Rev. John Guttermann (JG): In 2006, both of my parents died while I was serving in a difficult interim pastorate. I eventually resigned from my position and began what I thought would be three month voluntary sabbatical.  I took classes (including an anti-racism class), read, rested, enjoyed being home, began attending a variety of meetings and events related to ‘social justice,’ and eventually signed up for a social justice trip to Chiapas, the southern most state of Mexico, with a group from the United Theological Seminary of the Twin Cities.  It was the first time I had traveled to a 2/3rd world country.  I worked hard to prepare, read all that was required and more.  While there we met with justice advocates and organizers; met with Zapatista communities; visited the village of Acteal where right-wing paramilitaries murdered 45 men, women, and children; listened, discussed, and learned.  Above all I heard the people we met with telling me that my response to their stories should not be an attempt to return to help them, but required that I find a way to serve and share their stories within my own community.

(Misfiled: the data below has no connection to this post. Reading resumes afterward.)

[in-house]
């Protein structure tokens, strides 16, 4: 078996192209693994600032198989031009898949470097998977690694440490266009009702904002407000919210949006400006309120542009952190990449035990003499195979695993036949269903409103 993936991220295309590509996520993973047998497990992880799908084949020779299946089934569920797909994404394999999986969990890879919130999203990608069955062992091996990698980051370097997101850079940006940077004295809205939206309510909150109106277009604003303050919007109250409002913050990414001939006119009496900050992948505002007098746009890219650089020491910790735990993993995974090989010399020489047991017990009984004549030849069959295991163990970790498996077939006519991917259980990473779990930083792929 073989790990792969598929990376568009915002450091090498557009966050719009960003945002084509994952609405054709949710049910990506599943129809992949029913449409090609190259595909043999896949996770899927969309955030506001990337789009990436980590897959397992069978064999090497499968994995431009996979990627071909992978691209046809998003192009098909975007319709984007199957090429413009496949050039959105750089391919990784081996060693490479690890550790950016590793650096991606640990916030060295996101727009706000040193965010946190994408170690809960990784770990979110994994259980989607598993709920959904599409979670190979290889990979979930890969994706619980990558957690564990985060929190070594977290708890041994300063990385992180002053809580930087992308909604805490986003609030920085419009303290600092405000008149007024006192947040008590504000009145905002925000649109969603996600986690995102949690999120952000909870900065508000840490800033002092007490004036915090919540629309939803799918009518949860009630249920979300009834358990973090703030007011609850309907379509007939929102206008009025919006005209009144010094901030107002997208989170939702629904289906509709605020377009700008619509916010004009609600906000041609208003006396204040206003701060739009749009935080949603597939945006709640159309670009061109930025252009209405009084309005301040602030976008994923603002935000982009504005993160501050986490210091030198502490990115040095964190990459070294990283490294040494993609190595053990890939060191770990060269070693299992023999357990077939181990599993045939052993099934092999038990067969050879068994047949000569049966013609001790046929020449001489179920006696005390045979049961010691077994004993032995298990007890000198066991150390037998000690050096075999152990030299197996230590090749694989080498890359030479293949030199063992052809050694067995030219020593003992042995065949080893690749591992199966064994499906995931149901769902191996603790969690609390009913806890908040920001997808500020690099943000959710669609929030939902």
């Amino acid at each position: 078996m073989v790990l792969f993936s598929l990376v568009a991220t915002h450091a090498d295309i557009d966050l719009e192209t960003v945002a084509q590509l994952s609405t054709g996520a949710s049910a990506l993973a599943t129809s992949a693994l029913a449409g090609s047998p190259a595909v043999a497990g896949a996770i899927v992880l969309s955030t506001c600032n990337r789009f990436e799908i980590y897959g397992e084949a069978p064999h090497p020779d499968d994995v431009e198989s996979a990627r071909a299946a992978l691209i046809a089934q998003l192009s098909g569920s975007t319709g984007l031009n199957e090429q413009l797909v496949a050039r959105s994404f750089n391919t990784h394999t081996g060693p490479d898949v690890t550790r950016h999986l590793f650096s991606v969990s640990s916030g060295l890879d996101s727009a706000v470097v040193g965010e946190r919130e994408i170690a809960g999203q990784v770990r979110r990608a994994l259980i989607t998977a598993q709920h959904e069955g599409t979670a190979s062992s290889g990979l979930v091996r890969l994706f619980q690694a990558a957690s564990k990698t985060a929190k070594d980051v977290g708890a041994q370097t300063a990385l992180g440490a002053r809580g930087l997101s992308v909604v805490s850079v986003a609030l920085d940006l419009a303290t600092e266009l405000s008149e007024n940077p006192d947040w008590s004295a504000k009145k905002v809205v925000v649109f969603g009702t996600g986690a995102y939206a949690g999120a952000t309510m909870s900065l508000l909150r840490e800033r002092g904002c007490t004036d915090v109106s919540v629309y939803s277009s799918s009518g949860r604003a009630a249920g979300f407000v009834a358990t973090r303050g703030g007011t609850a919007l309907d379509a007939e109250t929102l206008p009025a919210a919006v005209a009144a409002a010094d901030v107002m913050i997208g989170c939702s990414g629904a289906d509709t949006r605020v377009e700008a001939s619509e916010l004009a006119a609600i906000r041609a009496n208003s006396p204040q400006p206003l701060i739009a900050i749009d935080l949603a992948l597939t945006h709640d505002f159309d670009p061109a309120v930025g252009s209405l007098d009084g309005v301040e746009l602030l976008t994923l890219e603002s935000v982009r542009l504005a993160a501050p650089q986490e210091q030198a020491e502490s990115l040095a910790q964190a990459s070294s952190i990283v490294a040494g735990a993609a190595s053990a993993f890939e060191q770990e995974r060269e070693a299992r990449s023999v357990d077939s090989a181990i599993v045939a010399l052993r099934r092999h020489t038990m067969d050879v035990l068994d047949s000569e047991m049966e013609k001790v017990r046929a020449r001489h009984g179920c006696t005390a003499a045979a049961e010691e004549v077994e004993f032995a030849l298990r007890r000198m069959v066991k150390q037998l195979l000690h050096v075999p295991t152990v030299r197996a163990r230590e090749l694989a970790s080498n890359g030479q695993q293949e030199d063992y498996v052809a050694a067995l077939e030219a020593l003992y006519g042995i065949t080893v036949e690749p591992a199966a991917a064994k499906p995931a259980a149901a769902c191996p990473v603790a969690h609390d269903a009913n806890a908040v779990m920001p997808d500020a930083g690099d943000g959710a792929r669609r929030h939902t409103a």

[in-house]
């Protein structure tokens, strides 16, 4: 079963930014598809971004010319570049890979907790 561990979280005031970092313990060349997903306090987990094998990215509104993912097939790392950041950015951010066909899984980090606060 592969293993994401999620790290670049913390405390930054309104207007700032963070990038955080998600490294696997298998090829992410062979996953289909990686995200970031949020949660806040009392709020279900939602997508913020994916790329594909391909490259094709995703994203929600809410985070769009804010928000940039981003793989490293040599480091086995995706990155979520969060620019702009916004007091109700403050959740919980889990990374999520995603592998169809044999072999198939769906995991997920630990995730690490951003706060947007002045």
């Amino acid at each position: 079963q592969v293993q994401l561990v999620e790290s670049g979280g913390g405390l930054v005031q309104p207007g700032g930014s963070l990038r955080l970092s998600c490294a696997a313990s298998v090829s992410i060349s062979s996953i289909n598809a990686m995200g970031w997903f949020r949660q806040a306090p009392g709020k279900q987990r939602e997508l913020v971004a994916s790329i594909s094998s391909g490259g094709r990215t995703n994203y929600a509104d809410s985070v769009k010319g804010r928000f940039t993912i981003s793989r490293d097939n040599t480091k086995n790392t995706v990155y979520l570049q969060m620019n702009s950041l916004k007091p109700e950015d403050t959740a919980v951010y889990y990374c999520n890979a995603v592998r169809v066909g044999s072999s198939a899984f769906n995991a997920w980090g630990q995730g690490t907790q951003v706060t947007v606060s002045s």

Soon after returning home I received a notice of an immigrant rights march in Minneapolis.  Not quite knowing what it was, I participated, and in doing so discovered that the people the I met with in Chiapas were here: until that march, I had not seen or paid attention to the immigrants among us.

Soon I met with four other United Church of Christ pastors around one of their dining room tables.  We began learning about immigrant detention and rather naively said, “We should visit them,” only to learn that outside of their attorneys, immigrant detainees had no right to be visited, and our clergy collars did not grant us the privilege of being a visitor to immigrant detainees.  My response was to become the lead person working to gain that permission and to begin a visitation program.